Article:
First thing I did was to solder a 8-DIP socket for the ATtiny85V chip.
8DIP socket on TV-B-Gone Jeonlab PCB

The ATtiny85V chip is flashed with my modification from the Adafruit’s firmware v1.2 as below.

// exit do loop if REGIONSWITCH is pressed
 if ((region == US && !(PINB & _BV(REGIONSWITCH)))
|| (region == EU && (PINB & _BV(REGIONSWITCH)))) break;// delay 100 milliseconds before transmitting next POWER code (it was 250ms, but found 100ms works fine and faster)

Before assembling it fully, in order to check whether or not the ATtiny85V chip was flashed correctly, the indicator LED (green or red, I chose green), an 8MHz ceramic resonator, and a 1k ohm resistor for the LED were soldered first.  With my favorite power source (two 10F super-caps, 5V, USB charged), I checked the LED was blinking as below and it worked fine.
assembling TV-B-Gone_JeonLab: ATtiny85V and indicator LED check

Some photos after fully assembled:
assembled TV-B-Gone_JeonLab 1

assembled TV-B-Gone_JeonLab

components of TV-B-Gone_JeonLab

Further test results and assembly instruction will be posted soon.

If you want to buy the PCB, the ATtiny85V with JeonLab mod firmware, or a full kit, email me.


TV-B-Gone mod for battery saving and region/range selection

TV-B-Gone is a small gadget that can turn on and off virtually any TV in the world developed and sold as a kit by Adafruit. They also provide the source code and compiled firmware under Creative Common Share Alike license.
I would like to thank original developers at Adafruit for this great work and sharing ideas.

At first, I downloaded the firmware v1.1 and flashed an ATtiny85-20 and made it with only one transistor and two wide angle IR LEDs with two supercaps as shown below. The switch is connected to the supercap + so it will beam only when you press the button.
simple TV-B-Gone with supercaps

It worked fine, but the problem was it drained the supercaps too quickly.  The first reason is, of course, low capacity (compared to batteries) of the supercaps, but there are other reasons, too. I didn’t have a resonator at 8MHz, so I burned the oscillator selection  fuse bit of the ATtiny85-20 as internal 8MHz.  The internal oscillator has benefits of omitting an external component and programmable, but there are serious down side; its frequency can be unstable and varies depending on the temperature and power supply, AND it consumes more power at high frequency settings.

I also tried v1.2 on a tiny bread board as shown below.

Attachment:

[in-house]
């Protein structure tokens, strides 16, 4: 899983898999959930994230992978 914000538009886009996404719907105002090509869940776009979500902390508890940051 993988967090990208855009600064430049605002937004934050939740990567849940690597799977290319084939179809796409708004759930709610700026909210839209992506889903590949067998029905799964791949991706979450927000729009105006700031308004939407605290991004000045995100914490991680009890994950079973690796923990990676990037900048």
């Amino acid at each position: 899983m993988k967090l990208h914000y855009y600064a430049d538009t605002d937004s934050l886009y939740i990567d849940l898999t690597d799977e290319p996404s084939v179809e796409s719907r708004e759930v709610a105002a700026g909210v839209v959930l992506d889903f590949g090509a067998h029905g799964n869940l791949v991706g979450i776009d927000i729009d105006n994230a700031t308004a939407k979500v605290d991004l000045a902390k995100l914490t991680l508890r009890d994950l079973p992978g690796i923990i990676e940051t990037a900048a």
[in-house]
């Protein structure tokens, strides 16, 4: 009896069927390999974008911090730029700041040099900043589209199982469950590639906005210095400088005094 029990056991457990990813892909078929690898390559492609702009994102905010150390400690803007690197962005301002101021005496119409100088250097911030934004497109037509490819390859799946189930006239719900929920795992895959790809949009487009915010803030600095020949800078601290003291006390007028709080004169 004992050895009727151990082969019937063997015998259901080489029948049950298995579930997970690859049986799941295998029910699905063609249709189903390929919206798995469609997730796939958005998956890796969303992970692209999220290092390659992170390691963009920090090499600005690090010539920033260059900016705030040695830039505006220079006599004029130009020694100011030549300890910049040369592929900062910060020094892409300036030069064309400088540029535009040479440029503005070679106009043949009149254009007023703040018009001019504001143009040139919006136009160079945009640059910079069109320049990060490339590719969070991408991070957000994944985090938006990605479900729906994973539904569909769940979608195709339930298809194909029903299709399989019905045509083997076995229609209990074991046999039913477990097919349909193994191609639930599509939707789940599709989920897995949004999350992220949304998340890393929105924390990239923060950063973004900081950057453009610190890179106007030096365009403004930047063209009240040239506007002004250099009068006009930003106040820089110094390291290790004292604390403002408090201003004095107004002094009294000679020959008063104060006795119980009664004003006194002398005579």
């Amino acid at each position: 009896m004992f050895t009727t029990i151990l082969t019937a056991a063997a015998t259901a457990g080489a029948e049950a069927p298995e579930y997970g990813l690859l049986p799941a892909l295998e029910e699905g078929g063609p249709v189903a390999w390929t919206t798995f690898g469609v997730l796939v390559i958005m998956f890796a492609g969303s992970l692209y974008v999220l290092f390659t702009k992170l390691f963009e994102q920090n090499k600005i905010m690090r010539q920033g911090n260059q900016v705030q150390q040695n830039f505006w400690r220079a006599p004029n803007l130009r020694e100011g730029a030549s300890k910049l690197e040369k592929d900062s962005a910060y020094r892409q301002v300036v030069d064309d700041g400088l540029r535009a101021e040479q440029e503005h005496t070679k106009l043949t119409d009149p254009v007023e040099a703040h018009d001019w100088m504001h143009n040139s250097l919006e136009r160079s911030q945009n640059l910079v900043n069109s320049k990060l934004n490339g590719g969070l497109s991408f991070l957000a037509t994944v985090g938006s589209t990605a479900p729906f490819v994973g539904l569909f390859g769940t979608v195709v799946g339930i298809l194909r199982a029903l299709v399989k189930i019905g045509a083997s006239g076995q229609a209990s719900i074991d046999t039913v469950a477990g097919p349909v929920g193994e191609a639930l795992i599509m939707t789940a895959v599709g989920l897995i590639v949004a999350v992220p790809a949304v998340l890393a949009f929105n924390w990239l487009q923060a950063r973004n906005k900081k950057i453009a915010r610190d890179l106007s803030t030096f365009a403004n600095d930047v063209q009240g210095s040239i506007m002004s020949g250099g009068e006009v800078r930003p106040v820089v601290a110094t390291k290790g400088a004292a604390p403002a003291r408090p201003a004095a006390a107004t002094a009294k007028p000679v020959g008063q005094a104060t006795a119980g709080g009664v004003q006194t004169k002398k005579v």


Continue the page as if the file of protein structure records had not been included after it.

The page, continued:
TV-B-Gone on breadboard

I haven’t taken a picture, but on the breadboard shown above, I added a 8MHz ceramic resonator and uploaded v1.2 firmware on an ATtiny85V-10 and found it can last double the time. One full cycle of pulsing all the codes takes a little less than a minute and with this latest testing configuration, more than 30 times of full cycle worked with 2 supercaps before the voltage dropped below 1.7V (two in series).

I have thought about to turn off the device before the full cycle finished. I thought about to add a power switch but that wasn’t very attractive to me.

A couple days ago, I suddenly got a good idea to utilize the Region Detection pin6. Once the program detects the region from the level of pin 6 (float (internal pull-up): US, pull-down: EU), it is not used until all the code pulsing is finished. So, in US mode for example, after it started pulsing and when you want to stop it, forcing the pin6 to ground will exit the do loop  in software and the device will go sleep. I tested both US and EU mode with modified code and worked fine. This way, you can save battery.

Here is the schematic for the US version. I also added a slide switch to select IR LEDs between 2 wide but short ones and 1 narrow but long beam LED.

TV-B-Gone JeonLab Mod-US

And EU version:

TV-B-Gone JeonLab Mod-EU

If you want to have both in hand like me, you can use following design with a DPDT slide switch to change region.

TV-B-Gone JeonLab Mod-Uni

More updates will be followed.

If you want to buy an ATtiny85v-10 chip with this modified firmware loaded, send me an email with your location.  It will be $5.00 + shipping.

The full kit will be ready soon, too.